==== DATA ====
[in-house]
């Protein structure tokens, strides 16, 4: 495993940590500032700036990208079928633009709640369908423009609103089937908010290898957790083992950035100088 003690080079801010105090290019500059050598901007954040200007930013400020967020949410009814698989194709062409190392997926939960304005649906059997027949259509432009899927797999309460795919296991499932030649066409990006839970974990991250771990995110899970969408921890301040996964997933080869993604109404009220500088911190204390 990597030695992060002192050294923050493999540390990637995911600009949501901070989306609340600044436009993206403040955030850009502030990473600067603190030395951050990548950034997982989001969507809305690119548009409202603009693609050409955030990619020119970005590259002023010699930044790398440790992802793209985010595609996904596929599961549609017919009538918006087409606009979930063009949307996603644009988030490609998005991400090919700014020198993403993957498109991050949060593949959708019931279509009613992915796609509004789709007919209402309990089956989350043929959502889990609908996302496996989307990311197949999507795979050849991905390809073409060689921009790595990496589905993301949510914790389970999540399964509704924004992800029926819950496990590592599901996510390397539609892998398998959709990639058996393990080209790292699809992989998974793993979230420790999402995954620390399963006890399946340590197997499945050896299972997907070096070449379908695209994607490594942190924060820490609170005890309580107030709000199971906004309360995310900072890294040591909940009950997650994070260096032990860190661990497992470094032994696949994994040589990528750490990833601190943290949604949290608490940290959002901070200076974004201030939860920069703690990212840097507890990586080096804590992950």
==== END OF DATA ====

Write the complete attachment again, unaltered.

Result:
[in-house]
């Protein structure tokens, strides 16, 4: 495993940590500032700036990208079928633009709640369908423009609103089937908010290898957790083992950035100088 003690080079801010105090290019500059050598901007954040200007930013400020967020949410009814698989194709062409190392997926939960304005649906059997027949259509432009899927797999309460795919296991499932030649066409990006839970974990991250771990995110899970969408921890301040996964997933080869993604109404009220500088911190204390 990597030695992060002192050294923050493999540390990637995911600009949501901070989306609340600044436009993206403040955030850009502030990473600067603190030395951050990548950034997982989001969507809305690119548009409202603009693609050409955030990619020119970005590259002023010699930044790398440790992802793209985010595609996904596929599961549609017919009538918006087409606009979930063009949307996603644009988030490609998005991400090919700014020198993403993957498109991050949060593949959708019931279509009613992915796609509004789709007919209402309990089956989350043929959502889990609908996302496996989307990311197949999507795979050849991905390809073409060689921009790595990496589905993301949510914790389970999540399964509704924004992800029926819950496990590592599901996510390397539609892998398998959709990639058996393990080209790292699809992989998974793993979230420790999402995954620390399963006890399946340590197997499945050896299972997907070096070449379908695209994607490594942190924060820490609170005890309580107030709000199971906004309360995310900072890294040591909940009950997650994070260096032990860190661990497992470094032994696949994994040589990528750490990833601190943290949604949290608490940290959002901070200076974004201030939860920069703690990212840097507890990586080096804590992950």